One of the key steps for us will be establishing a more integrated and centralized patient biospecimen bank, one that systematically collects blood (and other fluids such as CSF), skin biopsy samples, and eventually brain together with detailed clinical information. In fact, a biospecimen bank/biomarker core is also one of the requirements of an NIH-funded ADRC.

Elevating University Research with A Cell Reprogramming Core

The integrated biospecimen bank would help us establish a cell reprogramming core to handle both induced pluripotent stem cells (iPSCs) and patient-derived primary fibroblasts. Both iPSCs and fibroblasts can be reprogrammed into different cell types, including neurons, glia, and endothelial cells. This new core capability would not only serve the Byrd but all of USF (which has no cell reprogramming core), elevating the quality and disease relevance of research university-wide.

Building Out The Byrd Laboratories

The Byrd currently houses 10 ADRD labs with three cores, and has remaining wet lab space for two to three additional labs once the Heart Institute moves downtown. To facilitate new faculty recruitments and the biospecimen bank/cell reprogramming core, we need to get back on track to build out the 4th and 6th floors of the Byrd, originally planned in 2019 with preliminary blueprints. This buildout would add approximately 5,200 square feet of space to house three to four additional labs, including the biospecimen bank and cell reprogramming core.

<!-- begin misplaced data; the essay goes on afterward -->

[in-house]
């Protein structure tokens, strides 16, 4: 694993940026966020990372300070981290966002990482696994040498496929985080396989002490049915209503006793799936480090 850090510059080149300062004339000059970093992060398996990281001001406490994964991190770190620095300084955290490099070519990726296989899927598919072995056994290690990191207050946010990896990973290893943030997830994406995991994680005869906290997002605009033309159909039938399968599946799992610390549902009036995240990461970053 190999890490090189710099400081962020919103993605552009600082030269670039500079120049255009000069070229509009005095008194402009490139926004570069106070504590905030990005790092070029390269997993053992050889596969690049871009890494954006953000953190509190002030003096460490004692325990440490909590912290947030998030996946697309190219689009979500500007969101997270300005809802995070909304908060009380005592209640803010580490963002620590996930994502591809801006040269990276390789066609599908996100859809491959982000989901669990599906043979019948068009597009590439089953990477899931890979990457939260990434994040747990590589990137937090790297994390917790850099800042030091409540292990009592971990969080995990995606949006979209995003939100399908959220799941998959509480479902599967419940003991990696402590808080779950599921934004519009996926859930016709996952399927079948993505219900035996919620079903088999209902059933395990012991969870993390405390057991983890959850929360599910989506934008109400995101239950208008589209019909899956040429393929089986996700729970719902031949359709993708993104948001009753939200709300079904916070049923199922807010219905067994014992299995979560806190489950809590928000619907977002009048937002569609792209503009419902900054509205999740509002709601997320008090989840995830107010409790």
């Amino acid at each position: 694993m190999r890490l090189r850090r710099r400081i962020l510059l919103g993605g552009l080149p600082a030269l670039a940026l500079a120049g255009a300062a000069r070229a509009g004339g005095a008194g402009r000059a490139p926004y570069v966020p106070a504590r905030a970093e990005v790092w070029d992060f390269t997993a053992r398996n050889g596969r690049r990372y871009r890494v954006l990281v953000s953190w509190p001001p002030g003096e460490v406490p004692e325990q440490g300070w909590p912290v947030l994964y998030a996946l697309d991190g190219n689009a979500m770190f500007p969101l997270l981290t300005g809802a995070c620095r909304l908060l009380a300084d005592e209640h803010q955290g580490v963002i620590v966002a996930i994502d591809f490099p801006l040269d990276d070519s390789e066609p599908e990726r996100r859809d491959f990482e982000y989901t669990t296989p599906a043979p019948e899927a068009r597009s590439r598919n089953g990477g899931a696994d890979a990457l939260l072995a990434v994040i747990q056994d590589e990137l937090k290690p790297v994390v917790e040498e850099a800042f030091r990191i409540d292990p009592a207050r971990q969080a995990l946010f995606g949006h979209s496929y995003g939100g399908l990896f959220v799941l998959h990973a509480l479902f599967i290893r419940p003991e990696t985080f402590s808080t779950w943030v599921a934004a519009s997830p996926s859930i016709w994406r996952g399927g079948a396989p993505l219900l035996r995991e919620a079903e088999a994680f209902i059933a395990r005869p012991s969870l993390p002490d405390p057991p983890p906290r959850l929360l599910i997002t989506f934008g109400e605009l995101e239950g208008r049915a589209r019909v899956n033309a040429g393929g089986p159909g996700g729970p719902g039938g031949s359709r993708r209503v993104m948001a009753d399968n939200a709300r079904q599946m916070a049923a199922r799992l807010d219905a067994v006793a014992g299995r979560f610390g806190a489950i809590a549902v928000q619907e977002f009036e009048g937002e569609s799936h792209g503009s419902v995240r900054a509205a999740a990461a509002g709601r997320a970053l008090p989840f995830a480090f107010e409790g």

Establishing An NIH-Funded ADRC

The NIH currently funds 32 ADRCs in the U.S. While 12% of the country’s dementia patients live in Florida, only two ADRCs serve Florida – the Mayo Clinic (Jacksonville) and the University of Florida (Gainesville). Florida seniors, especially those in the Tampa bay area, are overwhelmingly underserved. We have an opportunity to change this by establishing an ADRC at the Byrd. The NIH requires seven cores for ADRC funding: 1. Administrative, 2. Clinical, 3. Data Management & Statistical , 4. Neuropathology, 5. Outreach, recruitment, & engagement, 6. Biomarker, and 7. Education. The Byrd clinic has a large patient base and excellent clinical operation with five out of seven core capabilities today. With the proper investment of resources, we have the opportunity to establish an ADRC at USF. Such resources will likely come from multiple sources, including the Neuroscience Institute, the Byrd Alzheimer’s Center, various departments, and the Office of Research.

David E. Kang, PhD
Director, Division of Basic Research, Byrd Alzheimer’s Center
Fleming Endowed Chair in Alzheimer’s Disease
Professor, Department of Molecular Medicine
USF Health Morsani College of Medicine